Because the circuit of FIG. 7 disconnects the inputs of each of its OTAs 521 and 580 during their respective incoming signal sampling intervals, the charge of their respective pairs of input capacitors C7p, C7n and C9p, C9n does not include any offset voltage generated by the OTA itself. This may be distinguished from the circuit of FIG. 4 wherein the input capacitors C4p, C4n are charged by both the input signal and any offset voltage of the OTA 471 during its charge period φ1. The offset is then cancelled during the next phase φ2 when that charge is transferred to the feedback capacitors C5p, C5n. But in the circuit of FIG. 7, additional circuit elements are desirable in order to correct for the effect of offset voltages generated in the OTAs 521 and 580.

Such offset correction circuits are shown in FIG. 9. Each of the OTAs has a second pair of signal inputs to which capacitors are connected to supply a voltage proportional to the offset of the OTA. For the OTA 521, capacitors C11p and C11n are connected, respectively, to the output lines 558 and 560 through switches 601 and 603. These switches are closed during the clock phase φ1, thus charging capacitors C11p and C11n to the output voltage of the OTA 521 when no signal is being applied to its inputs, those inputs being grounded through switches 547 and 553 (FIG. 7) during a portion φ1a of that charging period. During the phase φ2, when the OTA is receiving an input signal through closed switches 543 and 545, the voltage of the charged capacitors C11p and C11n (FIG. 9) is combined with the input signal to correct for the offset imparted by the OTA. The same correction given the OTA 580, charging capacitors C12p and C12n from the OTA output through respective switches 605 and 607 during the clock phase φ2 when its input lines are connected to ground through switches 585 and 587.

It will be recognized that the specific switched capacitor circuit of FIGS. 7-9 can be modified and/or operated with different relative timing, while maintaining the input capacitor pre-charging feature to minimize input signal current. For example, the pre-charge amplifier 519 could be connected to the input signal during the same period when the input capacitors C7p and C7n are so connected. Alternatively, as another example, the output of the pre-charge amplifier 519 could be connected to transfer charge to the input capacitors C7p and C7n simultaneously with the input signal being so connected. The pre-charging feature is also applicable to the circuit when modified to open and close its pair of switches 523, 525 and 543, 545 together during the same clock phase, rather than in alternate phases as described above. Charge is then transferred to the feedback capacitors C8p and C8n from the input capacitors C7p and C7n at the same time that the input capacitors are being charged from the input signal in lines 511 and 513. Many variations in the circuit and/or its operation are possible, depending upon the specific application of the circuit.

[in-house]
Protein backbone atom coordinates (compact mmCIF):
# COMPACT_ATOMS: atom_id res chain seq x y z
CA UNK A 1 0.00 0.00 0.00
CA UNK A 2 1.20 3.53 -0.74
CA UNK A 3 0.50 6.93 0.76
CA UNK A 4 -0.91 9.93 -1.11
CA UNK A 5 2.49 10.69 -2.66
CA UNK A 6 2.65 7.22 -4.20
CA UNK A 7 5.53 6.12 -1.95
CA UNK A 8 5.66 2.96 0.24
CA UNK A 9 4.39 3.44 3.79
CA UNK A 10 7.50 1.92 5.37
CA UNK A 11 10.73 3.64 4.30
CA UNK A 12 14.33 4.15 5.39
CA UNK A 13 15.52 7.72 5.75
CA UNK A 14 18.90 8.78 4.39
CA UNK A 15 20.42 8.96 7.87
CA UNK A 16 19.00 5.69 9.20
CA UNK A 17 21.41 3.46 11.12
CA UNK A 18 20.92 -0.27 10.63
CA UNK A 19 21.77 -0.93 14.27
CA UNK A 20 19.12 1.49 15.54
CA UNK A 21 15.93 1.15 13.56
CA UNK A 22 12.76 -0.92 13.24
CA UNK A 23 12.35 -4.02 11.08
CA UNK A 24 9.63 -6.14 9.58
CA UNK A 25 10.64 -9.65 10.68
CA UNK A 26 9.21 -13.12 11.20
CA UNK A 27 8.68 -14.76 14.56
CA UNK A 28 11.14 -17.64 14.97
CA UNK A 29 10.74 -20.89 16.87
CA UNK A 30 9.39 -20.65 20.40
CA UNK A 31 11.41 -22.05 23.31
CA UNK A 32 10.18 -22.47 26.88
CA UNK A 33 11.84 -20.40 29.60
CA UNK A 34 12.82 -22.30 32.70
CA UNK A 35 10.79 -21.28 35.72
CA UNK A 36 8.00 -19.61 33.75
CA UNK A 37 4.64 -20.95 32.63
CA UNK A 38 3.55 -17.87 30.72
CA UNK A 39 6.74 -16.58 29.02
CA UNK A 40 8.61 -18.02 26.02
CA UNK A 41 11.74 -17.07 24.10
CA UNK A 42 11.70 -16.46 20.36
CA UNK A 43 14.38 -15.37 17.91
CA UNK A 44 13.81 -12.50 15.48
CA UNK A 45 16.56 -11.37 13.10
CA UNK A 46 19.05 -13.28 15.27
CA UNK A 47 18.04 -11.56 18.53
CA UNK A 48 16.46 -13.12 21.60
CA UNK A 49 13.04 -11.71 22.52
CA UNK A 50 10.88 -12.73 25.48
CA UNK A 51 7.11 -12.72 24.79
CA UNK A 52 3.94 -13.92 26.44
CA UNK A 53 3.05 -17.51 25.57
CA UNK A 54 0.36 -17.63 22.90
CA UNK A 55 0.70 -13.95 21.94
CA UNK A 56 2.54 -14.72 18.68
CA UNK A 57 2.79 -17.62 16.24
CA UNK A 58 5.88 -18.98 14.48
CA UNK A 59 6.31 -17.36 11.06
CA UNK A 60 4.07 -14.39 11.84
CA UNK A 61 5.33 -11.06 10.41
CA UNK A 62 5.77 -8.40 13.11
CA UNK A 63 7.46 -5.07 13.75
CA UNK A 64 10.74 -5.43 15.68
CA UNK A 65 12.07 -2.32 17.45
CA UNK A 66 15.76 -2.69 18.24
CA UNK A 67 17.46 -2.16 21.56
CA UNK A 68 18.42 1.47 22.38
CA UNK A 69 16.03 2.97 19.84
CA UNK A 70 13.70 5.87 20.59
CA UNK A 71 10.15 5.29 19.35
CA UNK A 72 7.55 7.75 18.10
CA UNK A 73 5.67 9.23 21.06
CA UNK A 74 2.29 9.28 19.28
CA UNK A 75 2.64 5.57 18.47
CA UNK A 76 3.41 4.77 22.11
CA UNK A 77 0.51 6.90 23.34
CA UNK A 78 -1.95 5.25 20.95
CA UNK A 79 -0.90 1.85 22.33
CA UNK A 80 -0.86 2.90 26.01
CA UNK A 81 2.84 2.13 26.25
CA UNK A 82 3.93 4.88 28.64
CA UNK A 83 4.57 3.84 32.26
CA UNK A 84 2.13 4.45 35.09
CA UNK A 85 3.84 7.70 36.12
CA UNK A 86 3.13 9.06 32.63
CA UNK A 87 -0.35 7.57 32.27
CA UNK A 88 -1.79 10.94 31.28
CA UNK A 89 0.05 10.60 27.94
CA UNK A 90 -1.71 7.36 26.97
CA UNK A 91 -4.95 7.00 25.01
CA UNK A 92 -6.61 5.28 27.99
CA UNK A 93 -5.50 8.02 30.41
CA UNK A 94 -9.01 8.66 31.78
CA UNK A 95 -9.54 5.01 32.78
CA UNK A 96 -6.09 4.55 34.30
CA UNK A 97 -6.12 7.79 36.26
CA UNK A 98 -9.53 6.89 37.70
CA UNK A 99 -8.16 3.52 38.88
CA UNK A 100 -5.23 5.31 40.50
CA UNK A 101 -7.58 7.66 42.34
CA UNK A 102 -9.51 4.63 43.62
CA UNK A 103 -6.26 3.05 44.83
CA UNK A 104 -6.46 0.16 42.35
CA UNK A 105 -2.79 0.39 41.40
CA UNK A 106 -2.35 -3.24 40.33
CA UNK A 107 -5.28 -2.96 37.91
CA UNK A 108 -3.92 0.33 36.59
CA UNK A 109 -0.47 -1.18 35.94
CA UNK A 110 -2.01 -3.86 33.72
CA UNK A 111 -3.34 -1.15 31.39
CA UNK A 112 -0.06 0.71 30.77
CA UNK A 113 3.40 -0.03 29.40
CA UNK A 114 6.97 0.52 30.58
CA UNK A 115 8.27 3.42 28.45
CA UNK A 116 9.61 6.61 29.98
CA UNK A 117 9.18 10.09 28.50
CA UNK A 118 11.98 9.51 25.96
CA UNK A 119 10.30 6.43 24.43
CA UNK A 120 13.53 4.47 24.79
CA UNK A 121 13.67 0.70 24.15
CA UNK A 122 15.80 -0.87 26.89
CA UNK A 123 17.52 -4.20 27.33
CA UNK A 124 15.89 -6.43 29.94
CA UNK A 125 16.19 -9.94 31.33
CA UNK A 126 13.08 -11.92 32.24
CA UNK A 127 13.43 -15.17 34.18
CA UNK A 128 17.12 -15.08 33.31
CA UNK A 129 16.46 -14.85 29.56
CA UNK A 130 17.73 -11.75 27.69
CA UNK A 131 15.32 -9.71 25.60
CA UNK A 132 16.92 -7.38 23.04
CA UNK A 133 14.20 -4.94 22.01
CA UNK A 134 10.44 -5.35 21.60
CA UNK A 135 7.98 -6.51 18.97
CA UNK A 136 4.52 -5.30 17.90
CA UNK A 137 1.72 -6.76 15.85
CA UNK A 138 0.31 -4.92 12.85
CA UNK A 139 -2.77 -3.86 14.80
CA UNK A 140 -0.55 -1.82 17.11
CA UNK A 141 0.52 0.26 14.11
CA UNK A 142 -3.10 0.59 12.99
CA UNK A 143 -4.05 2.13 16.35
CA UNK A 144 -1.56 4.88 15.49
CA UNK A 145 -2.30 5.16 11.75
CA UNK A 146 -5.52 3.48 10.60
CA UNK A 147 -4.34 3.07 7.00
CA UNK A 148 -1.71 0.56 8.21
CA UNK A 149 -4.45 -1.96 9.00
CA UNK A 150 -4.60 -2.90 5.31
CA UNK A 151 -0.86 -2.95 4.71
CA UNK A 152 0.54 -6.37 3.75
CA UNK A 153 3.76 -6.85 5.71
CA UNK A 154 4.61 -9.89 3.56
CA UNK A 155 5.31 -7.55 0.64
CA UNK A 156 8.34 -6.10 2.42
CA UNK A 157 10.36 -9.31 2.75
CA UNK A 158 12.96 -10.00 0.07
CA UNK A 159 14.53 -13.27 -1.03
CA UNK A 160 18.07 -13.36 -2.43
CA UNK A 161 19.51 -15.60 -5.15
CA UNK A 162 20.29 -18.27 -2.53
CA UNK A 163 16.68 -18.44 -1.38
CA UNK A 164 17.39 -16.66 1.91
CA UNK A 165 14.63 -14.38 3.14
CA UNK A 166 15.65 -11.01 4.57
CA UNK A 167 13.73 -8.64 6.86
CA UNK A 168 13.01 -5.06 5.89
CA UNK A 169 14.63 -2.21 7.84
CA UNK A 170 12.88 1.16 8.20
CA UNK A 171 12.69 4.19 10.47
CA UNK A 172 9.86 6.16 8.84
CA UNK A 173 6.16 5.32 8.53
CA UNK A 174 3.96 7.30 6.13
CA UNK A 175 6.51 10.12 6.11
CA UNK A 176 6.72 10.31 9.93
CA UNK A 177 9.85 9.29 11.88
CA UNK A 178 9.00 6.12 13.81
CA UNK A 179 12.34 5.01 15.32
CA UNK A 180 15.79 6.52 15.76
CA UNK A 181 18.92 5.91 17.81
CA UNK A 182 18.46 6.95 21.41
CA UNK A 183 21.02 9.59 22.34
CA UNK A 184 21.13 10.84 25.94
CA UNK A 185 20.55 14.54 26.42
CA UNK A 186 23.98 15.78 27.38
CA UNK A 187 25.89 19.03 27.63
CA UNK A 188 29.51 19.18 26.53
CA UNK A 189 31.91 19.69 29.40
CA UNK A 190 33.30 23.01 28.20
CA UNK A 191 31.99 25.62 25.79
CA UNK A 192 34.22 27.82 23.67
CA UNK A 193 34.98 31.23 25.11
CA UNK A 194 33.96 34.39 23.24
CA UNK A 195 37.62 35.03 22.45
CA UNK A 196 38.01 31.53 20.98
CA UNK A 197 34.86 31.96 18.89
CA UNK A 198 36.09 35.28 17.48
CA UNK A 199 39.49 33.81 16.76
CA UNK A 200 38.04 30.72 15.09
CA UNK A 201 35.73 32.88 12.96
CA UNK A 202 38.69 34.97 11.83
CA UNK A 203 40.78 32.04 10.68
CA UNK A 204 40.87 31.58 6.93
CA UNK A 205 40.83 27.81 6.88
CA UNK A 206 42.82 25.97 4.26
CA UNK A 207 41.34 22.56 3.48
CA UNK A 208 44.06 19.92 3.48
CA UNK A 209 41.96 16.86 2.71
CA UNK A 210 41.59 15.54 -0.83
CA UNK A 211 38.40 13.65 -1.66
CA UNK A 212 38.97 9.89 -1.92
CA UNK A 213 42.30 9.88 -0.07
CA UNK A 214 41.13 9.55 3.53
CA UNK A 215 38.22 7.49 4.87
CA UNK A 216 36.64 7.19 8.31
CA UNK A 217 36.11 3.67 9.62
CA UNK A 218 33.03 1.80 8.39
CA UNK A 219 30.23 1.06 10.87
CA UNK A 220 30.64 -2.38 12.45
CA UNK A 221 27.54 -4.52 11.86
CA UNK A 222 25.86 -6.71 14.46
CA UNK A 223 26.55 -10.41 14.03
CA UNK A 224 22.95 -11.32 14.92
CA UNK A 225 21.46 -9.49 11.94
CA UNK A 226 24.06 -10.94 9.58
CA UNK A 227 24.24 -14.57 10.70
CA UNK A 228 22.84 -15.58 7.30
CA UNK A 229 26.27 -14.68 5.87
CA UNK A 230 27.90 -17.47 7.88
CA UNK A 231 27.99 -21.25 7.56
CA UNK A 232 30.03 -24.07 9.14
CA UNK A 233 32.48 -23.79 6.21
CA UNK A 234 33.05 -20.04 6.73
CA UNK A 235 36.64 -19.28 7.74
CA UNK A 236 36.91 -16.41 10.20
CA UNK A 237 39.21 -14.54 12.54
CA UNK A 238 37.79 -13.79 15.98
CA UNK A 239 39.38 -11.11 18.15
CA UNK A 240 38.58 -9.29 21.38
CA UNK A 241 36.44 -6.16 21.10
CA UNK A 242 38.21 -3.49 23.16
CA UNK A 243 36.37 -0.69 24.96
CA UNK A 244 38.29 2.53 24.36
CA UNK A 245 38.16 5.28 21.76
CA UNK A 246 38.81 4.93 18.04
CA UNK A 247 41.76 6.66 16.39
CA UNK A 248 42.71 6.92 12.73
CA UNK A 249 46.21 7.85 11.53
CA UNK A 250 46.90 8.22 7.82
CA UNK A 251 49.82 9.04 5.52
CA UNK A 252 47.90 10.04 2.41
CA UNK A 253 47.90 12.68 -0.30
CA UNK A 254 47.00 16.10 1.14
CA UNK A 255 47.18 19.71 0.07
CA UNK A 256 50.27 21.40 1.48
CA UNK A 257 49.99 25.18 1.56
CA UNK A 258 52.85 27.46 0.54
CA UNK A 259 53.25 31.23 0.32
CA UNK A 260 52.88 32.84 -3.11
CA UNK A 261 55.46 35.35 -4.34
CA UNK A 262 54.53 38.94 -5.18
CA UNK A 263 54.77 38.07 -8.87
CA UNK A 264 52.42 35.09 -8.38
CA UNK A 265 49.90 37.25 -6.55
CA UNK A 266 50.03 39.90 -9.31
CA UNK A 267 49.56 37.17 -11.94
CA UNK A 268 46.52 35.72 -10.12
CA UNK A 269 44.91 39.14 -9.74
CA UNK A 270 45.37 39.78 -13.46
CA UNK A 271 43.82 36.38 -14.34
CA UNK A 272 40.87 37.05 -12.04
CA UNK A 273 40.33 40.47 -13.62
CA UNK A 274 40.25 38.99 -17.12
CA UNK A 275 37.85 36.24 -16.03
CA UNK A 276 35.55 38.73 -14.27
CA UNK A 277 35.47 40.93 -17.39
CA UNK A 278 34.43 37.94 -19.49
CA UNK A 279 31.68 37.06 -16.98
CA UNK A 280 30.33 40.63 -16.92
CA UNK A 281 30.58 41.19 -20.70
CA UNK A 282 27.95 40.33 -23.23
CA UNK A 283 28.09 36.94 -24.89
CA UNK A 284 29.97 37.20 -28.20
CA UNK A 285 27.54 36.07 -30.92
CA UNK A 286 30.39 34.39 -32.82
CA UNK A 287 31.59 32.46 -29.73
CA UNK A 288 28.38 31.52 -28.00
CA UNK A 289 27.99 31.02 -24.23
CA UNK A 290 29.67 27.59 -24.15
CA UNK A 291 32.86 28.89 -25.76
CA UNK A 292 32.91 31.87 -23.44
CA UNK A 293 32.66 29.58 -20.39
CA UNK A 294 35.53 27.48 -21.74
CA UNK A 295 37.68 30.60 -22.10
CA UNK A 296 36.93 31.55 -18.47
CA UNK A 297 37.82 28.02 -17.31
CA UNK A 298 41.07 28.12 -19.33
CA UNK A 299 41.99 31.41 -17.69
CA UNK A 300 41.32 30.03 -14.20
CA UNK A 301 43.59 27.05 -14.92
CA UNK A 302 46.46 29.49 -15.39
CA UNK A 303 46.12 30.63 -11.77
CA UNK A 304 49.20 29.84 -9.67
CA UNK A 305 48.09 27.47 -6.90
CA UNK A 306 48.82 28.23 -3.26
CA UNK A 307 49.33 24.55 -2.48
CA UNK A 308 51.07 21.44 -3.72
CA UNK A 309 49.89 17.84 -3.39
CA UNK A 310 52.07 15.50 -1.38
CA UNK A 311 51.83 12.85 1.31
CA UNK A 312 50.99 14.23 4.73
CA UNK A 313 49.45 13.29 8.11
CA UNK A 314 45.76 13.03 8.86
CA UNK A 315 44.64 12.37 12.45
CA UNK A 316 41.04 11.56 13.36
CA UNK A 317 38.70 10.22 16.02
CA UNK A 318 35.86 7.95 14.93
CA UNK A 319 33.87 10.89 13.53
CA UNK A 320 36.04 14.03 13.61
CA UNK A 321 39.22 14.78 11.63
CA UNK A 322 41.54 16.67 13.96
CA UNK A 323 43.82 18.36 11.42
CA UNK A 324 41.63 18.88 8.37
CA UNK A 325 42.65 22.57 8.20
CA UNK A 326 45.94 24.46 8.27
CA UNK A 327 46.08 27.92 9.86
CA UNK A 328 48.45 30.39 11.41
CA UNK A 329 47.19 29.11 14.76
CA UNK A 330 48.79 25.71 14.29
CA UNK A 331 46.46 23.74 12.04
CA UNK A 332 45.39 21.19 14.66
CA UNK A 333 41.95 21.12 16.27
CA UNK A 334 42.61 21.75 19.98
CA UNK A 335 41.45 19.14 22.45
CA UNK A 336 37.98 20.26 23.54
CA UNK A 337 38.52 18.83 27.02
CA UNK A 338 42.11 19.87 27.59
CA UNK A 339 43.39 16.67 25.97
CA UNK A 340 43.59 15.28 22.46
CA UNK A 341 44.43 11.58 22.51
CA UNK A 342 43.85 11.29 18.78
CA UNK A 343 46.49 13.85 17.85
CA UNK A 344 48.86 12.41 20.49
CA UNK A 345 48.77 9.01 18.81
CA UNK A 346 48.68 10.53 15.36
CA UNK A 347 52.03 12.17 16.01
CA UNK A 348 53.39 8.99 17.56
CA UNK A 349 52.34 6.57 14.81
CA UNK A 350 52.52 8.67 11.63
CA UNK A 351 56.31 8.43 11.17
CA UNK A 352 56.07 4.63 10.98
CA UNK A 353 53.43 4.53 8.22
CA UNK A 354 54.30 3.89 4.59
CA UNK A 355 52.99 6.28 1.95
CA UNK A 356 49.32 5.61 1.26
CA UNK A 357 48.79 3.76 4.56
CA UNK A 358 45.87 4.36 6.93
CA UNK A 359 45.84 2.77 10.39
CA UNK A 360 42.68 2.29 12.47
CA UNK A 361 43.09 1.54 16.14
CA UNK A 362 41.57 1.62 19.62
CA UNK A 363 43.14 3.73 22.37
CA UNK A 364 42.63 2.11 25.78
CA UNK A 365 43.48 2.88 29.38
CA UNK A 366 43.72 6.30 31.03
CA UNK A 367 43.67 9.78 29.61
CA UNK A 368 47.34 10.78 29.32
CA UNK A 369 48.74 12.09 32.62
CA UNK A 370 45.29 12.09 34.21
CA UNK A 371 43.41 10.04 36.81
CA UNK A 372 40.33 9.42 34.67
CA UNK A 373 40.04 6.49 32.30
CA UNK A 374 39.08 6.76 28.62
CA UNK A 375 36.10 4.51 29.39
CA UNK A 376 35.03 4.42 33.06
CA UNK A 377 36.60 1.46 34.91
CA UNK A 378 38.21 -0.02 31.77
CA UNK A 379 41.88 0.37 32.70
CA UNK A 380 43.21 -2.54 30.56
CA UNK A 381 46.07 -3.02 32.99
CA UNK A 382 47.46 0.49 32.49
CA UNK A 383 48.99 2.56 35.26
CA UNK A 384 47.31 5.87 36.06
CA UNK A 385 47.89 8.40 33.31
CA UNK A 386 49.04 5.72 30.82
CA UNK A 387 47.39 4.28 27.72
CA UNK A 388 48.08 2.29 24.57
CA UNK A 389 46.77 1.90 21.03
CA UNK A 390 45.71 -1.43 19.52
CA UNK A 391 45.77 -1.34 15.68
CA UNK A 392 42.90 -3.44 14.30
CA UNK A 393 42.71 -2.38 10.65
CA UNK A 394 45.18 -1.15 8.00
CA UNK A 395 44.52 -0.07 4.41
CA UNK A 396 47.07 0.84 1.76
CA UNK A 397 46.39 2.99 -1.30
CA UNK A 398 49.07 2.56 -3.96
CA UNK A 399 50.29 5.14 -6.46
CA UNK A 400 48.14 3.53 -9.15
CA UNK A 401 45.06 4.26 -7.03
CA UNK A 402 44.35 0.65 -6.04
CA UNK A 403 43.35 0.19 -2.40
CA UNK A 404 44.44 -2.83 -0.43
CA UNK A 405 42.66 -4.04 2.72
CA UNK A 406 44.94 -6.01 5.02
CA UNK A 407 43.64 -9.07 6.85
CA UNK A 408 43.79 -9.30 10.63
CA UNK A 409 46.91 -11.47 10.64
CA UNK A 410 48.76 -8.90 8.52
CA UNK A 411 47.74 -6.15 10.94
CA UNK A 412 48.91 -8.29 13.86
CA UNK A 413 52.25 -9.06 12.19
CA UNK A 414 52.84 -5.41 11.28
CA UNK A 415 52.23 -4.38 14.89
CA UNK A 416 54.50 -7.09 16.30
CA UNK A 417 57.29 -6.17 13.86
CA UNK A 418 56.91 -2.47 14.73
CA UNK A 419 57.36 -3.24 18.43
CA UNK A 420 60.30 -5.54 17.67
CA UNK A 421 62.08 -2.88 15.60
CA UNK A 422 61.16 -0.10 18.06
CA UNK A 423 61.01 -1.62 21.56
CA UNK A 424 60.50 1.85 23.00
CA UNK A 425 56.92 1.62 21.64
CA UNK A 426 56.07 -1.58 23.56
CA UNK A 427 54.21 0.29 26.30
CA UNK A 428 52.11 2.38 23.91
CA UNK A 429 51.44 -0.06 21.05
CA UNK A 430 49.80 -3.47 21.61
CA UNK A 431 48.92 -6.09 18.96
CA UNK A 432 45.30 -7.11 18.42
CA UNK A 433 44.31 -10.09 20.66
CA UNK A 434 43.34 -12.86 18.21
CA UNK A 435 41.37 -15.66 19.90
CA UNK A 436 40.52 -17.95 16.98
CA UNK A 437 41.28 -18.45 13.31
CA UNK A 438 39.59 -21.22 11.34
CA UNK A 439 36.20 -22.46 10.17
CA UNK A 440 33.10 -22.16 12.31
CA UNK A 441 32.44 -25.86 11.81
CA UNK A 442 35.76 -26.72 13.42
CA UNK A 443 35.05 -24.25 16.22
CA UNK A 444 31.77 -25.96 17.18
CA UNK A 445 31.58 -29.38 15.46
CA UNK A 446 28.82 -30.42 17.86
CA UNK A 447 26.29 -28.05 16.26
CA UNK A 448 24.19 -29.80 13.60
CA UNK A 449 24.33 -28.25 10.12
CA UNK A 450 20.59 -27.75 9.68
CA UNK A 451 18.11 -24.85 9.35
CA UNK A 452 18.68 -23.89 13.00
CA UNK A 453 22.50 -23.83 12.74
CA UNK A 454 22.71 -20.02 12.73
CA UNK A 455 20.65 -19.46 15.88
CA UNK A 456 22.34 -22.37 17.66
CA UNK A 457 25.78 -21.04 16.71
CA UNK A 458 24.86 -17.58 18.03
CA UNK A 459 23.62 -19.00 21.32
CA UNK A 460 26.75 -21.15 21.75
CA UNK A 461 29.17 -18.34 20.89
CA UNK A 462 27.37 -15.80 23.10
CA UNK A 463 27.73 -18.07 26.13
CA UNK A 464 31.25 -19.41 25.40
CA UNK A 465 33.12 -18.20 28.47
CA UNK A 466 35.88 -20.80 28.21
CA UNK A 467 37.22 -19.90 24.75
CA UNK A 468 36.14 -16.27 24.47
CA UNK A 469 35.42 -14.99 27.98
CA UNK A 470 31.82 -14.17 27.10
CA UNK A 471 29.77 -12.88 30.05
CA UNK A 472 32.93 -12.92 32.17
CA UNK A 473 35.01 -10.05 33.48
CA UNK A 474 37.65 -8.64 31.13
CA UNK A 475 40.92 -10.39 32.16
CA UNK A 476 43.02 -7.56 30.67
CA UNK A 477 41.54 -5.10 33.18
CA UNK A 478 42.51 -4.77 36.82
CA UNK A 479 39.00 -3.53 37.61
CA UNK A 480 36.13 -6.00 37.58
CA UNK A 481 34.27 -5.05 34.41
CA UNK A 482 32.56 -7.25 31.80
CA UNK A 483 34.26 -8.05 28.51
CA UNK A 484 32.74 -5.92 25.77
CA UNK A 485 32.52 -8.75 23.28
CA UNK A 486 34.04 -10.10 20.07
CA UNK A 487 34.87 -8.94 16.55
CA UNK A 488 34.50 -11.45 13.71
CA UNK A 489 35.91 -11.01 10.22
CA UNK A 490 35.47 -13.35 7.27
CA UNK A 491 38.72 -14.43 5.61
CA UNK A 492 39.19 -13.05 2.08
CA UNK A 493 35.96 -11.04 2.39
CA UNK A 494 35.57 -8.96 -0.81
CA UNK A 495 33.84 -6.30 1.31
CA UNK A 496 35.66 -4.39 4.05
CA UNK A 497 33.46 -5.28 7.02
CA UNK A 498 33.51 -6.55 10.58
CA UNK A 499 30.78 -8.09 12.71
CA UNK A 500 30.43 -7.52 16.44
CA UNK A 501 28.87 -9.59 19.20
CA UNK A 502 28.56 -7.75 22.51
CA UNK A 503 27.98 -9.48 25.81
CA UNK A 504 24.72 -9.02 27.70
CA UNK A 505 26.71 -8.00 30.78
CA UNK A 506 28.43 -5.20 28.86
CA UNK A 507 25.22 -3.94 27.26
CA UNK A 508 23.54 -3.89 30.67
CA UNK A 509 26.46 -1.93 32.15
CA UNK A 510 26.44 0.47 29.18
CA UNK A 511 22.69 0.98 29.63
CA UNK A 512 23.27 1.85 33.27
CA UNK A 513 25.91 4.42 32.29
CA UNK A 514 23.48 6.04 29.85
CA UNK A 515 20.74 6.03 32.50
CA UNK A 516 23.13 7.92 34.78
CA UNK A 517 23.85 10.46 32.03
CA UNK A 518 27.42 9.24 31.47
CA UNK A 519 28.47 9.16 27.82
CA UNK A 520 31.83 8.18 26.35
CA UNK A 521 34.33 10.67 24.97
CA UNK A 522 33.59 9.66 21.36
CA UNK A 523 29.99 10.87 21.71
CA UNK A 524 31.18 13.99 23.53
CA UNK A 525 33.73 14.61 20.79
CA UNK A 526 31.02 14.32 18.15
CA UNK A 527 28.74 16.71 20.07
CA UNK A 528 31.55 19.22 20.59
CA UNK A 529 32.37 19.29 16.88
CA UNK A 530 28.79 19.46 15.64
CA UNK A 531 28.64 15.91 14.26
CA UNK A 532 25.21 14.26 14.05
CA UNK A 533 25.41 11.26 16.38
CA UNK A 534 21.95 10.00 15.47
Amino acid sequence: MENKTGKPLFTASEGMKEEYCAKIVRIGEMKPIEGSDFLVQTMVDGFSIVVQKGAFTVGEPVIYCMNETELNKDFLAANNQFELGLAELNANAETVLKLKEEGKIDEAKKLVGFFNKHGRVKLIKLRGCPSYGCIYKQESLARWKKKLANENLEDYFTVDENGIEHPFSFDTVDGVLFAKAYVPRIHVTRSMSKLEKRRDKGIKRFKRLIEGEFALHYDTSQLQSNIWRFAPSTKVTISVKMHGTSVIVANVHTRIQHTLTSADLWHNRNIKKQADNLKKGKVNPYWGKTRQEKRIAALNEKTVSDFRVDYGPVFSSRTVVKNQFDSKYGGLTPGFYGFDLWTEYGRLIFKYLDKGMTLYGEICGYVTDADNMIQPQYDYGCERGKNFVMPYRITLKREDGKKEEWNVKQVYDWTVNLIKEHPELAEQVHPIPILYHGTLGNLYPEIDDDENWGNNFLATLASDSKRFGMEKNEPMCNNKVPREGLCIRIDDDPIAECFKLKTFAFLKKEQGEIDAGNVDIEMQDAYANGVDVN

Although the present invention has been described with respect to its illustrative preferred embodiments, it will be understood that the invention is entitled to protection within the full scope of the appended claims.

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Classifications
U.S. Classification341/172, 341/150
International ClassificationG11C27/02, H03F3/00
Cooperative ClassificationH03F3/005, G11C27/026
European ClassificationG11C27/02C1, H03F3/00C
Legal Events
DateCodeEventDescription
May 31, 2005FPExpired due to failure to pay maintenance fee
Effective date: 20050401
Apr 1, 2005LAPSLapse for failure to pay maintenance fees
Oct 20, 2004REMIMaintenance fee reminder mailed
Nov 30, 2000SULPSurcharge for late payment
Nov 30, 2000FPAYFee payment
Year of fee payment: 4
Oct 24, 2000REMIMaintenance fee reminder mailed
May 6, 1999ASAssignment
Owner name: CIT GROUP/CREDIT FINANCE, INC., THE, CALIFORNIA
Free format text: SECURITY INTEREST;ASSIGNOR:IMP, INC., A DELAWARE CORPORATION;REEL/FRAME:009968/0007
Effective date: 19990430
Dec 5, 1994ASAssignment
Owner name: IMP, INC. A CORP. OF DELAWARE, CALIFORNIA
Free format text: ASSIGNMENT OF ASSIGNORS INTEREST;ASSIGNOR:KLEIN, HANS W.;REEL/FRAME:007255/0289
Effective date: 19941122